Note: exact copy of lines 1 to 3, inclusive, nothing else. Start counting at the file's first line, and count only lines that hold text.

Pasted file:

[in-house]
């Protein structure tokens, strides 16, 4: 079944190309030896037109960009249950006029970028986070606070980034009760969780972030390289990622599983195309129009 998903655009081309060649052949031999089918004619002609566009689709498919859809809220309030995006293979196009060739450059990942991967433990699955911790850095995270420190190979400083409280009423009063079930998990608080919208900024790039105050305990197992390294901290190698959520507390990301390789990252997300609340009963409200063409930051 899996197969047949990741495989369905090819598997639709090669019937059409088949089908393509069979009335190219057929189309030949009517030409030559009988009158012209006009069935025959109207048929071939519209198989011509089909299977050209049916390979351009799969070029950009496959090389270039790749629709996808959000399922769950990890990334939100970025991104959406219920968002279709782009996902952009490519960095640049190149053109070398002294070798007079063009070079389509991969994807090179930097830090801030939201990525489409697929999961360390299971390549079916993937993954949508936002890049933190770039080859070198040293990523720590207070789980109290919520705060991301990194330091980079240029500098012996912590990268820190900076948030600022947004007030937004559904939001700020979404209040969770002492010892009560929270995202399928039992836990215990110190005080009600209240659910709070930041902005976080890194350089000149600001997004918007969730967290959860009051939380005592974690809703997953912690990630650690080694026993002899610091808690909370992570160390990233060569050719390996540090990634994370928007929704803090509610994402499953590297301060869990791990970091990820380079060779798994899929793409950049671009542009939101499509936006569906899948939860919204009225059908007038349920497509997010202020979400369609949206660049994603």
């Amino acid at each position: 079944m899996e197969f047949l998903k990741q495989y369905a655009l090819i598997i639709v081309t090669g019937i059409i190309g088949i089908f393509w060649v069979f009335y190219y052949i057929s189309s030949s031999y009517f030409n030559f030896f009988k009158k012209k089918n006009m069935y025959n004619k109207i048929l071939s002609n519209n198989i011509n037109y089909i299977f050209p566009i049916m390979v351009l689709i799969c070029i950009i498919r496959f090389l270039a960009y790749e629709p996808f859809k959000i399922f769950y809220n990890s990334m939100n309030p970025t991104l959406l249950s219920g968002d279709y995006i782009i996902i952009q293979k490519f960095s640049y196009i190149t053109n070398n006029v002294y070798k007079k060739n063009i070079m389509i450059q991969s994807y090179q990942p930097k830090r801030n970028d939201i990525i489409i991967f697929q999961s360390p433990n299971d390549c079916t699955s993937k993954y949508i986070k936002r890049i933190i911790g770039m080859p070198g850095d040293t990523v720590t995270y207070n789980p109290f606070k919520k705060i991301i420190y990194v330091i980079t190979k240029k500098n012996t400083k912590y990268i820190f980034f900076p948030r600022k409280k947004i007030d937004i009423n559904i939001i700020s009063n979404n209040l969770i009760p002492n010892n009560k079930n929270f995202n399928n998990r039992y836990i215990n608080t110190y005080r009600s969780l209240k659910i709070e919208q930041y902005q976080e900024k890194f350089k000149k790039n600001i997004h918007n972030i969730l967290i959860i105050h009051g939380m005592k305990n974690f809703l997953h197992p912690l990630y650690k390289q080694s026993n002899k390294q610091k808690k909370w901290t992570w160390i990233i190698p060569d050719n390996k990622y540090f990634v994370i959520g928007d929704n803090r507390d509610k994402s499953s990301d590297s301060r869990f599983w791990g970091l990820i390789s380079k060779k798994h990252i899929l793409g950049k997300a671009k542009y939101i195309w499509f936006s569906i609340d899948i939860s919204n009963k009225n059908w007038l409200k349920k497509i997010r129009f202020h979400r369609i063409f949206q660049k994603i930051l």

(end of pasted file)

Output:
[in-house]
């Protein structure tokens, strides 16, 4: 079944190309030896037109960009249950006029970028986070606070980034009760969780972030390289990622599983195309129009 998903655009081309060649052949031999089918004619002609566009689709498919859809809220309030995006293979196009060739450059990942991967433990699955911790850095995270420190190979400083409280009423009063079930998990608080919208900024790039105050305990197992390294901290190698959520507390990301390789990252997300609340009963409200063409930051 899996197969047949990741495989369905090819598997639709090669019937059409088949089908393509069979009335190219057929189309030949009517030409030559009988009158012209006009069935025959109207048929071939519209198989011509089909299977050209049916390979351009799969070029950009496959090389270039790749629709996808959000399922769950990890990334939100970025991104959406219920968002279709782009996902952009490519960095640049190149053109070398002294070798007079063009070079389509991969994807090179930097830090801030939201990525489409697929999961360390299971390549079916993937993954949508936002890049933190770039080859070198040293990523720590207070789980109290919520705060991301990194330091980079240029500098012996912590990268820190900076948030600022947004007030937004559904939001700020979404209040969770002492010892009560929270995202399928039992836990215990110190005080009600209240659910709070930041902005976080890194350089000149600001997004918007969730967290959860009051939380005592974690809703997953912690990630650690080694026993002899610091808690909370992570160390990233060569050719390996540090990634994370928007929704803090509610994402499953590297301060869990791990970091990820380079060779798994899929793409950049671009542009939101499509936006569906899948939860919204009225059908007038349920497509997010202020979400369609949206660049994603």
């Amino acid at each position: 079944m899996e197969f047949l998903k990741q495989y369905a655009l090819i598997i639709v081309t090669g019937i059409i190309g088949i089908f393509w060649v069979f009335y190219y052949i057929s189309s030949s031999y009517f030409n030559f030896f009988k009158k012209k089918n006009m069935y025959n004619k109207i048929l071939s002609n519209n198989i011509n037109y089909i299977f050209p566009i049916m390979v351009l689709i799969c070029i950009i498919r496959f090389l270039a960009y790749e629709p996808f859809k959000i399922f769950y809220n990890s990334m939100n309030p970025t991104l959406l249950s219920g968002d279709y995006i782009i996902i952009q293979k490519f960095s640049y196009i190149t053109n070398n006029v002294y070798k007079k060739n063009i070079m389509i450059q991969s994807y090179q990942p930097k830090r801030n970028d939201i990525i489409i991967f697929q999961s360390p433990n299971d390549c079916t699955s993937k993954y949508i986070k936002r890049i933190i911790g770039m080859p070198g850095d040293t990523v720590t995270y207070n789980p109290f606070k919520k705060i991301i420190y990194v330091i980079t190979k240029k500098n012996t400083k912590y990268i820190f980034f900076p948030r600022k409280k947004i007030d937004i009423n559904i939001i700020s009063n979404n209040l969770i009760p002492n010892n009560k079930n929270f995202n399928n998990r039992y836990i215990n608080t110190y005080r009600s969780l209240k659910i709070e919208q930041y902005q976080e900024k890194f350089k000149k790039n600001i997004h918007n972030i969730l967290i959860i105050h009051g939380m005592k305990n974690f809703l997953h197992p912690l990630y650690k390289q080694s026993n002899k390294q610091k808690k909370w901290t992570w160390i990233i190698p060569d050719n390996k990622y540090f990634v994370i959520g928007d929704n803090r507390d509610k994402s499953s990301d590297s301060r869990f599983w791990g970091l990820i390789s380079k060779k798994h990252i899929l793409g950049k997300a671009k542009y939101i195309w499509f936006s569906i609340d899948i939860s919204n009963k009225n059908w007038l409200k349920k497509i997010r129009f202020h979400r369609i063409f949206q660049k994603i930051l």